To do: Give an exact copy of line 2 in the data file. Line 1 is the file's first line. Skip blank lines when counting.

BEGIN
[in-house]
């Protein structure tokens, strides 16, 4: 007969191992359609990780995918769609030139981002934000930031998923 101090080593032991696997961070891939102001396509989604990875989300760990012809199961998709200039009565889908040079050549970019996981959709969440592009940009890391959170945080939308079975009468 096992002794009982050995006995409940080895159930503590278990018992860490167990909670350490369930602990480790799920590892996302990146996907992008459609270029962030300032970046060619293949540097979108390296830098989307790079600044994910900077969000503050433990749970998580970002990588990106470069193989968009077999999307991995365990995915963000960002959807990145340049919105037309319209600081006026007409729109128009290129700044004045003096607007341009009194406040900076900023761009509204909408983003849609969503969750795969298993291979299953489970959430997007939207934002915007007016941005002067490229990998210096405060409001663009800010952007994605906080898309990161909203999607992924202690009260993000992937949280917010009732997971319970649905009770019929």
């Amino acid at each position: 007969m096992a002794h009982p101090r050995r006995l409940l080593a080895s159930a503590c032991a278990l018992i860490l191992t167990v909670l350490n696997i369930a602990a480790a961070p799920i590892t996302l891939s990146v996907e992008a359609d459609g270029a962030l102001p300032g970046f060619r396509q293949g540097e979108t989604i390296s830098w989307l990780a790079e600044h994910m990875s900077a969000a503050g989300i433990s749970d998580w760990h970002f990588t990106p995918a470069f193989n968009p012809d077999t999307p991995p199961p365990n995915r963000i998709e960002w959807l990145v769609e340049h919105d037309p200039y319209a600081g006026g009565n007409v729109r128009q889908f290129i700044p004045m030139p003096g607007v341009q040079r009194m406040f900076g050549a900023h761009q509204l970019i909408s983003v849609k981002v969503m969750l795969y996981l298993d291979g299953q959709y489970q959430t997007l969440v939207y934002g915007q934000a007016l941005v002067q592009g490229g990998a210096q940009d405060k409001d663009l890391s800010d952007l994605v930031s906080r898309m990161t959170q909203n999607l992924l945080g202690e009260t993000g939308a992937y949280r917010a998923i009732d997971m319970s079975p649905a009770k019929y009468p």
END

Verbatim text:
């Protein structure tokens, strides 16, 4: 007969191992359609990780995918769609030139981002934000930031998923 101090080593032991696997961070891939102001396509989604990875989300760990012809199961998709200039009565889908040079050549970019996981959709969440592009940009890391959170945080939308079975009468 096992002794009982050995006995409940080895159930503590278990018992860490167990909670350490369930602990480790799920590892996302990146996907992008459609270029962030300032970046060619293949540097979108390296830098989307790079600044994910900077969000503050433990749970998580970002990588990106470069193989968009077999999307991995365990995915963000960002959807990145340049919105037309319209600081006026007409729109128009290129700044004045003096607007341009009194406040900076900023761009509204909408983003849609969503969750795969298993291979299953489970959430997007939207934002915007007016941005002067490229990998210096405060409001663009800010952007994605906080898309990161909203999607992924202690009260993000992937949280917010009732997971319970649905009770019929």